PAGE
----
A call for help is placed on the roof of a home in Puerto Rico following Hurricane Maria in 2017. Wednesday's report says natural disasters caused three times more displacements than conflict and violence in 2020. File Photo by Kris Grogan/U.S. Customs and Border Protection/UPI | License Photo
May 20 (UPI) -- According to a new analysis Thursday, people displaced in their homelands due to war, other violence and natural disasters reached a 10-year high in 2020, even with travel restrictions related to COVID-19.
The Global Report on Internal Displacement, published by the Norwegian Refugee Council Internal Displacement Monitoring Center, says there were about 41 million new displacements last year -- the greatest single-year figure of the past decade.
It also says the number of people living in internal displacement also reached an all-time record, 55 million, in 2020 -- and that measures to curb COVID-19 "significantly impeded" humanitarian efforts worldwide. The pandemic, it says, also heightened internally displaced people's needs and vulnerabilities, while delaying the search for "durable solutions."
The report says natural disasters, a product mostly of climate change, caused three times more displacements than conflict and violence in 2020.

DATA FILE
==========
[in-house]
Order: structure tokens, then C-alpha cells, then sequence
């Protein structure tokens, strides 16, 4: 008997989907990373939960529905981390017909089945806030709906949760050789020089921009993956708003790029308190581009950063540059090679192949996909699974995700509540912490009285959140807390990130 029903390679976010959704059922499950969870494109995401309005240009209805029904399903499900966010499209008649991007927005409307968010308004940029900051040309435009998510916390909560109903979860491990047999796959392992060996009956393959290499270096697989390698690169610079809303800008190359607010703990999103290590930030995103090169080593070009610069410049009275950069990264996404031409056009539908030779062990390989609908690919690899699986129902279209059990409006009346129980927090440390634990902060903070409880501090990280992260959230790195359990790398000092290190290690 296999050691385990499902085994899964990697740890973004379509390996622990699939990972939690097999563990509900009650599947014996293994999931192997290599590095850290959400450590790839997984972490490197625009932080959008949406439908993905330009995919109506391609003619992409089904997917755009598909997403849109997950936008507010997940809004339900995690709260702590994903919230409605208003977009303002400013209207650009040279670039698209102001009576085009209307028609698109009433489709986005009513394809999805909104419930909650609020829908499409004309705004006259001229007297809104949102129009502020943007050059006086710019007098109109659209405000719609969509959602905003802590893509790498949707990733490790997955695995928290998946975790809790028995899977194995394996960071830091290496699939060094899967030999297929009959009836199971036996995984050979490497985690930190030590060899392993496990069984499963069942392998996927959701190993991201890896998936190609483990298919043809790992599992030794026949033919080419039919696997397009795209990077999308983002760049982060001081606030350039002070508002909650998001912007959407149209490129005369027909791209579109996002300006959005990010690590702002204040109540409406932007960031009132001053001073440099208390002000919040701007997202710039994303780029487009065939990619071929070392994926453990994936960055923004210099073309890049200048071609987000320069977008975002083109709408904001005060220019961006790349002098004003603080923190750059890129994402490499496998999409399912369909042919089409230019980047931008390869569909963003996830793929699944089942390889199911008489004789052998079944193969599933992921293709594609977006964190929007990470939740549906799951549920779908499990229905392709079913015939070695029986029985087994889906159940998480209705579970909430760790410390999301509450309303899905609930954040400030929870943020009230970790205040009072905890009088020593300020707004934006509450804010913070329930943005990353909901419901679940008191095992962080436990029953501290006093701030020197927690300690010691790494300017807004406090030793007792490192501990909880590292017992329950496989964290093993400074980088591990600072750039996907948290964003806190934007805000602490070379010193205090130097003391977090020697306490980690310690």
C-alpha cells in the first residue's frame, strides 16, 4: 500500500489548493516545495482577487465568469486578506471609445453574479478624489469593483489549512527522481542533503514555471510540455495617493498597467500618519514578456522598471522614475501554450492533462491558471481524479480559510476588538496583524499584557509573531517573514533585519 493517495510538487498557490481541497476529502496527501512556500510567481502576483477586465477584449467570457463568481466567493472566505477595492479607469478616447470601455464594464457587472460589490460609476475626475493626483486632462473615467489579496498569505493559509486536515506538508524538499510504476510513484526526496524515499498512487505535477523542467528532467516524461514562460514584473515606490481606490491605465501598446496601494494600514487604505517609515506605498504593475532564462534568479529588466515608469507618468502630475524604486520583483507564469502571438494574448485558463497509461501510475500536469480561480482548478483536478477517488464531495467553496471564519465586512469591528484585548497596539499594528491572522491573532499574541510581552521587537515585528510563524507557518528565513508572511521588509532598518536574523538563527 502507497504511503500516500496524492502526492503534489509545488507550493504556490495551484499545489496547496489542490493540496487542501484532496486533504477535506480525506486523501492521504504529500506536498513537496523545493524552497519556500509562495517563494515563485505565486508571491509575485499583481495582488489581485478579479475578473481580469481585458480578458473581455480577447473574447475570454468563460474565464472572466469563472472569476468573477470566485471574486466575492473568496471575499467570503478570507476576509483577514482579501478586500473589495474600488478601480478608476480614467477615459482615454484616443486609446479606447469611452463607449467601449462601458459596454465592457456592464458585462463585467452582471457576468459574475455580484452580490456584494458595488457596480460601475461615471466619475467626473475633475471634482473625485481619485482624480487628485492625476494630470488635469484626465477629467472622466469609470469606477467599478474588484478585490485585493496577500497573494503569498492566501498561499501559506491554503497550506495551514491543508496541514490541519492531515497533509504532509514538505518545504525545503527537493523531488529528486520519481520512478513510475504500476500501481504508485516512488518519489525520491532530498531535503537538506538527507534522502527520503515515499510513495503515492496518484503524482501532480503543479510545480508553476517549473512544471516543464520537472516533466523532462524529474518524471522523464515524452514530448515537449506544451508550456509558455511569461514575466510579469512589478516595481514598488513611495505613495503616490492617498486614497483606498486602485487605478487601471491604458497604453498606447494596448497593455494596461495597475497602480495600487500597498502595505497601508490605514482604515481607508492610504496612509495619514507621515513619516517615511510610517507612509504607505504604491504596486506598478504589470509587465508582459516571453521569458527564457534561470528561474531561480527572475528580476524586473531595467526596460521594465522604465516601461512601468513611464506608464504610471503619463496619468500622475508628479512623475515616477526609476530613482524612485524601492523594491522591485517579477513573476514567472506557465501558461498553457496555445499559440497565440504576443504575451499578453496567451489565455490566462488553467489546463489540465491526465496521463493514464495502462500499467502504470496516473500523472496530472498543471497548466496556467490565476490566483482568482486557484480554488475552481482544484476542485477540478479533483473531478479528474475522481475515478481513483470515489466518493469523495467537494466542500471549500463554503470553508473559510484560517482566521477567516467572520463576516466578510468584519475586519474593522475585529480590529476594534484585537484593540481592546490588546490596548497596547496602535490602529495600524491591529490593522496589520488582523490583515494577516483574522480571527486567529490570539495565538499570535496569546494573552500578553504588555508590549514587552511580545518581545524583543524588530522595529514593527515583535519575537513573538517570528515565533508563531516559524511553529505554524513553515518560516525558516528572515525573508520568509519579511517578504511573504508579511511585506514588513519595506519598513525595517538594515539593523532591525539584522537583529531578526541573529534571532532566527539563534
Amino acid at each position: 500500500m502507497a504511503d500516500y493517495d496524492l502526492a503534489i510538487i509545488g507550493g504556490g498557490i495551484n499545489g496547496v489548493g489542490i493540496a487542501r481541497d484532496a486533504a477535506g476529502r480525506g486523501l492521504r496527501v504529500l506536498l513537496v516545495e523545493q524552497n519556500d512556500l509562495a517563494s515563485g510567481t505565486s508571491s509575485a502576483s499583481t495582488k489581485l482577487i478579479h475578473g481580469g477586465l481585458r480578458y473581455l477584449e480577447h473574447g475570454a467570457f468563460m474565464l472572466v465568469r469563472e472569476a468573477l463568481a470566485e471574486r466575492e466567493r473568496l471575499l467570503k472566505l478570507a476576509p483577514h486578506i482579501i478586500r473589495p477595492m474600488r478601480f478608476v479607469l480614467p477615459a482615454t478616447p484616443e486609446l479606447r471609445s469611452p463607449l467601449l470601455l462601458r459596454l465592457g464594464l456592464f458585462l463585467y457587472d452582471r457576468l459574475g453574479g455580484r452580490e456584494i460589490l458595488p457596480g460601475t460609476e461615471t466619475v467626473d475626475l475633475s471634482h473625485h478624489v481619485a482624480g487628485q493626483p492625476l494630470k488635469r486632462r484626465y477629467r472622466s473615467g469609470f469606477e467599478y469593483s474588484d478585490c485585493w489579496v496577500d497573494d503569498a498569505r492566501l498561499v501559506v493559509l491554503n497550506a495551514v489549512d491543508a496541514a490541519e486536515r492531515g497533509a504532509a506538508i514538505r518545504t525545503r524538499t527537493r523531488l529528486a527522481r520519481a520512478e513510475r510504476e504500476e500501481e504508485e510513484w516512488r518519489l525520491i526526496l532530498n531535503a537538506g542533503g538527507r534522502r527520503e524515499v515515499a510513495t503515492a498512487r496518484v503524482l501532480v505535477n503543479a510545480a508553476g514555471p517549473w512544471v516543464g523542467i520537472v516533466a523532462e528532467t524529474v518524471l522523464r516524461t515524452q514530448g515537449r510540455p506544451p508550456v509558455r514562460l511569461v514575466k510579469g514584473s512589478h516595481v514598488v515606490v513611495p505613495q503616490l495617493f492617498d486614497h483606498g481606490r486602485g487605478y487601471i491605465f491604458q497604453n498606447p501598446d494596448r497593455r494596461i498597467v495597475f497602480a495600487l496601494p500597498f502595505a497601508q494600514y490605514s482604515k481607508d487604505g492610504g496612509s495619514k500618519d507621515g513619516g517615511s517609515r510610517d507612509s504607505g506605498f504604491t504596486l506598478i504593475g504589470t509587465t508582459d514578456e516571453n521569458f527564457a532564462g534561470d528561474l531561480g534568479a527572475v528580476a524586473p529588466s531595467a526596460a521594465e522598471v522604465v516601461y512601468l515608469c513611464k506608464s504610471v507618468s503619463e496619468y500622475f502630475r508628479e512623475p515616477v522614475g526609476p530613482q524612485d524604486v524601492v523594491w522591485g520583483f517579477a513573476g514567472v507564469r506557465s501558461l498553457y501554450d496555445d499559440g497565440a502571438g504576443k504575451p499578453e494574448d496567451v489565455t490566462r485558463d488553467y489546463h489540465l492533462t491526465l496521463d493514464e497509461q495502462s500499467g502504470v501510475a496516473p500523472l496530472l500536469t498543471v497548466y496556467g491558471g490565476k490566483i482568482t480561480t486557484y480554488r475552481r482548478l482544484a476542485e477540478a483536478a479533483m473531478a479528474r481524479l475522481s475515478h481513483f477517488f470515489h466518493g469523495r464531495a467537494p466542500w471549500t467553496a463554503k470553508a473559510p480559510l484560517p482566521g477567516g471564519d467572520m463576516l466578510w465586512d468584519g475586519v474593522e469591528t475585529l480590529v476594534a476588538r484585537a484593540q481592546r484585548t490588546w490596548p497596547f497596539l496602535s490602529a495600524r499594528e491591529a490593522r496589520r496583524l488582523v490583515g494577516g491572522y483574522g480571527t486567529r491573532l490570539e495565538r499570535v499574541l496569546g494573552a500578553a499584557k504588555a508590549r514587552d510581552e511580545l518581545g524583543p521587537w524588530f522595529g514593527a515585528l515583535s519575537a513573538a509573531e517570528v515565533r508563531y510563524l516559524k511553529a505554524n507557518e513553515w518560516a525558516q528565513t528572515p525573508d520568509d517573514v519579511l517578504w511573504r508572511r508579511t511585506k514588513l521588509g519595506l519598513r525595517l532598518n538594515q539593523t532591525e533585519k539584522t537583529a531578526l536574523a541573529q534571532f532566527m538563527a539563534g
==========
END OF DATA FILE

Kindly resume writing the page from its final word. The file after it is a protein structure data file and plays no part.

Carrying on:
Weather-related events, it says, caused 98% of all disaster displacement in 2020. Intense cyclones, monsoon rains and floods heavily affected densely populated areas in South and East Asia and the Pacific region. Those areas were often unprepared for the impact of such disasters, the GRID analysis says.
China, the Philippines and Bangladesh were areas with the most displacement. The data noted that the 2020 Atlantic hurricane season was the most active on record and rainy seasons were prolonged across the Middle East and sub-Saharan Africa, forcing many to flee their homes.
"The convergence of conflict and disasters led to many people being displaced for a second or even third time, increasing and prolonging their vulnerability," the report states.
"Many of those who fled flooding in Yemen had already been uprooted at least once by conflict. Drought in Somalia drove people to flee from rural to urban areas where they are now at greater risk of eviction and attacks by armed groups."
The global cost of displacement last year reached nearly $21 billion. The costs were associated with housing, education, health and security needs and loss of income.
The GRID study notes the rising effect of climate change on the issue.
"Major climate-related disasters have almost doubled in the last twenty years as greenhouse gas emissions continue to climb," it states.
"The COVID pandemic has been a wake-up call and this report is another reminder: Today, sound evidence and global partnership are more important than ever. Millions of people on the move in a changing climate need us to act in solidarity.
"Addressing internal displacement in a changing climate is a developmental endeavour that requires increased political will, more strategic financing and better collaboration between stakeholders working on disaster risk reduction, peacebuilding, sustainable development and climate action."